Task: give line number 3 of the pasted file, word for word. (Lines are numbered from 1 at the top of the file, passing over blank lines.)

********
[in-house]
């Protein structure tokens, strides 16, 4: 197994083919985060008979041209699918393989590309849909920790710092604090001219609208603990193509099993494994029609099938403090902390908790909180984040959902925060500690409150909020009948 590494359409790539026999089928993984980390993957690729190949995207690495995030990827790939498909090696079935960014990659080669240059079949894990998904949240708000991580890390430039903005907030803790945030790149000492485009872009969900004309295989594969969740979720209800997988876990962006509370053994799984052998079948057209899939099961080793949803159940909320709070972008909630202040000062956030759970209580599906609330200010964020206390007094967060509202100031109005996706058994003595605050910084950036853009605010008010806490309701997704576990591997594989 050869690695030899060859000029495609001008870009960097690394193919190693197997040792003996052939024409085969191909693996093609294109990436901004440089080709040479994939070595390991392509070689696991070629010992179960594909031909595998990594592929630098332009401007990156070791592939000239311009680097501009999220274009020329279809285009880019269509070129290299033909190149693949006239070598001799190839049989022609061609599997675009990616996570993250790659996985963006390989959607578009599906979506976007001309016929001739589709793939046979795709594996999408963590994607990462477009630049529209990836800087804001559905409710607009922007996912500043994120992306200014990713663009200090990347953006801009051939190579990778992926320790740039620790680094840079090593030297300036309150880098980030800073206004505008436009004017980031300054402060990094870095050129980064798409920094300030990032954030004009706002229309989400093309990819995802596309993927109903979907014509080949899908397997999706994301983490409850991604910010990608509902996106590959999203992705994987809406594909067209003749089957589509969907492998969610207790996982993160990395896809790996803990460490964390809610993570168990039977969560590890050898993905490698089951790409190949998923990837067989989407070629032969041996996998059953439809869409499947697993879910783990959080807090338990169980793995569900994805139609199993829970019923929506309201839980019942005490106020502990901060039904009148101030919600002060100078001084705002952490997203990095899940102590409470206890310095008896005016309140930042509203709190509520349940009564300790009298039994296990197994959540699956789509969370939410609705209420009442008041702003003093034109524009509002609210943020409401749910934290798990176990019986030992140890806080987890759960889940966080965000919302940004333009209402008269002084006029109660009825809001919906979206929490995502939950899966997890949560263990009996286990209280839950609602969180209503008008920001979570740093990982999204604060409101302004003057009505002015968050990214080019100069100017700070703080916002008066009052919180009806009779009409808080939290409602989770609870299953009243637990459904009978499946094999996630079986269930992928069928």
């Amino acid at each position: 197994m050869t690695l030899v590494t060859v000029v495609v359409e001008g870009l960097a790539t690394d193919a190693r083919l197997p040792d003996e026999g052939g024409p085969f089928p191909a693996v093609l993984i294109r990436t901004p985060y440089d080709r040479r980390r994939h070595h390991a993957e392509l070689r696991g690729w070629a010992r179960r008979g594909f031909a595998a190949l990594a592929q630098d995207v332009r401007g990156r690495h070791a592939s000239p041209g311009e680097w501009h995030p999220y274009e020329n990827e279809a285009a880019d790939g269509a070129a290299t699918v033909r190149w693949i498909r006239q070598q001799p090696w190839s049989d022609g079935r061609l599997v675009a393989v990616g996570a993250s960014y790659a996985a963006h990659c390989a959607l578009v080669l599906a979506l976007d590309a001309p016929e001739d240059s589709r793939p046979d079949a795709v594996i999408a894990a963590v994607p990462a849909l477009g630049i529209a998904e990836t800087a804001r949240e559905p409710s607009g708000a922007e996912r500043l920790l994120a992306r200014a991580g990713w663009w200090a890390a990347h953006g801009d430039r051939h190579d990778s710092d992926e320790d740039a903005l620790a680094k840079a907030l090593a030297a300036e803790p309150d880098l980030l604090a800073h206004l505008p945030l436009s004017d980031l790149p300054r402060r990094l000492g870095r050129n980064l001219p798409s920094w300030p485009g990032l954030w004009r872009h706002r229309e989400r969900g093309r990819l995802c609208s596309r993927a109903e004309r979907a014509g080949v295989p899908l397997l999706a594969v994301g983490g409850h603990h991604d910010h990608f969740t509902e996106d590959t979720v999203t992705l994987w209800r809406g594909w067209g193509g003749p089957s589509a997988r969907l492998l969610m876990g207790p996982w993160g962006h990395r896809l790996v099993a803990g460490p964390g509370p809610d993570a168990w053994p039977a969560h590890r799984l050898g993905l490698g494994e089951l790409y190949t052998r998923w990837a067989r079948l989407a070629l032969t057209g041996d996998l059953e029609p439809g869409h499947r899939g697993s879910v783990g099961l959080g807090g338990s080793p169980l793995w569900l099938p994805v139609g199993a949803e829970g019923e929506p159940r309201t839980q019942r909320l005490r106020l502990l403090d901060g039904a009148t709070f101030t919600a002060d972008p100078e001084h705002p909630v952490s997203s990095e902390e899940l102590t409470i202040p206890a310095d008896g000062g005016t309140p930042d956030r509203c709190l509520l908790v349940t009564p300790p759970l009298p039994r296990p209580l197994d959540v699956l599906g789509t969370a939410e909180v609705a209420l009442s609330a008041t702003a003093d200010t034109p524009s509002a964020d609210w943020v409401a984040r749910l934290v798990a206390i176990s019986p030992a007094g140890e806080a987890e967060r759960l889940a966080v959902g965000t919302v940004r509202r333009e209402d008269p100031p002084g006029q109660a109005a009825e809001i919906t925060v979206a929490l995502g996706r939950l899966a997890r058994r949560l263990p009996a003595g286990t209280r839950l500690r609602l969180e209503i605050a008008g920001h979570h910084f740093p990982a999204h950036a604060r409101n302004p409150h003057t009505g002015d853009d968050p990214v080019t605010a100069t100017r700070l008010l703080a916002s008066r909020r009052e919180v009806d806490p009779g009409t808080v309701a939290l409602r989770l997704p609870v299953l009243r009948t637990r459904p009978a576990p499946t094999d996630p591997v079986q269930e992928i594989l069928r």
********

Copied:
């Amino acid at each position: 197994m050869t690695l030899v590494t060859v000029v495609v359409e001008g870009l960097a790539t690394d193919a190693r083919l197997p040792d003996e026999g052939g024409p085969f089928p191909a693996v093609l993984i294109r990436t901004p985060y440089d080709r040479r980390r994939h070595h390991a993957e392509l070689r696991g690729w070629a010992r179960r008979g594909f031909a595998a190949l990594a592929q630098d995207v332009r401007g990156r690495h070791a592939s000239p041209g311009e680097w501009h995030p999220y274009e020329n990827e279809a285009a880019d790939g269509a070129a290299t699918v033909r190149w693949i498909r006239q070598q001799p090696w190839s049989d022609g079935r061609l599997v675009a393989v990616g996570a993250s960014y790659a996985a963006h990659c390989a959607l578009v080669l599906a979506l976007d590309a001309p016929e001739d240059s589709r793939p046979d079949a795709v594996i999408a894990a963590v994607p990462a849909l477009g630049i529209a998904e990836t800087a804001r949240e559905p409710s607009g708000a922007e996912r500043l920790l994120a992306r200014a991580g990713w663009w200090a890390a990347h953006g801009d430039r051939h190579d990778s710092d992926e320790d740039a903005l620790a680094k840079a907030l090593a030297a300036e803790p309150d880098l980030l604090a800073h206004l505008p945030l436009s004017d980031l790149p300054r402060r990094l000492g870095r050129n980064l001219p798409s920094w300030p485009g990032l954030w004009r872009h706002r229309e989400r969900g093309r990819l995802c609208s596309r993927a109903e004309r979907a014509g080949v295989p899908l397997l999706a594969v994301g983490g409850h603990h991604d910010h990608f969740t509902e996106d590959t979720v999203t992705l994987w209800r809406g594909w067209g193509g003749p089957s589509a997988r969907l492998l969610m876990g207790p996982w993160g962006h990395r896809l790996v099993a803990g460490p964390g509370p809610d993570a168990w053994p039977a969560h590890r799984l050898g993905l490698g494994e089951l790409y190949t052998r998923w990837a067989r079948l989407a070629l032969t057209g041996d996998l059953e029609p439809g869409h499947r899939g697993s879910v783990g099961l959080g807090g338990s080793p169980l793995w569900l099938p994805v139609g199993a949803e829970g019923e929506p159940r309201t839980q019942r909320l005490r106020l502990l403090d901060g039904a009148t709070f101030t919600a002060d972008p100078e001084h705002p909630v952490s997203s990095e902390e899940l102590t409470i202040p206890a310095d008896g000062g005016t309140p930042d956030r509203c709190l509520l908790v349940t009564p300790p759970l009298p039994r296990p209580l197994d959540v699956l599906g789509t969370a939410e909180v609705a209420l009442s609330a008041t702003a003093d200010t034109p524009s509002a964020d609210w943020v409401a984040r749910l934290v798990a206390i176990s019986p030992a007094g140890e806080a987890e967060r759960l889940a966080v959902g965000t919302v940004r509202r333009e209402d008269p100031p002084g006029q109660a109005a009825e809001i919906t925060v979206a929490l995502g996706r939950l899966a997890r058994r949560l263990p009996a003595g286990t209280r839950l500690r609602l969180e209503i605050a008008g920001h979570h910084f740093p990982a999204h950036a604060r409101n302004p409150h003057t009505g002015d853009d968050p990214v080019t605010a100069t100017r700070l008010l703080a916002s008066r909020r009052e919180v009806d806490p009779g009409t808080v309701a939290l409602r989770l997704p609870v299953l009243r009948t637990r459904p009978a576990p499946t094999d996630p591997v079986q269930e992928i594989l069928r």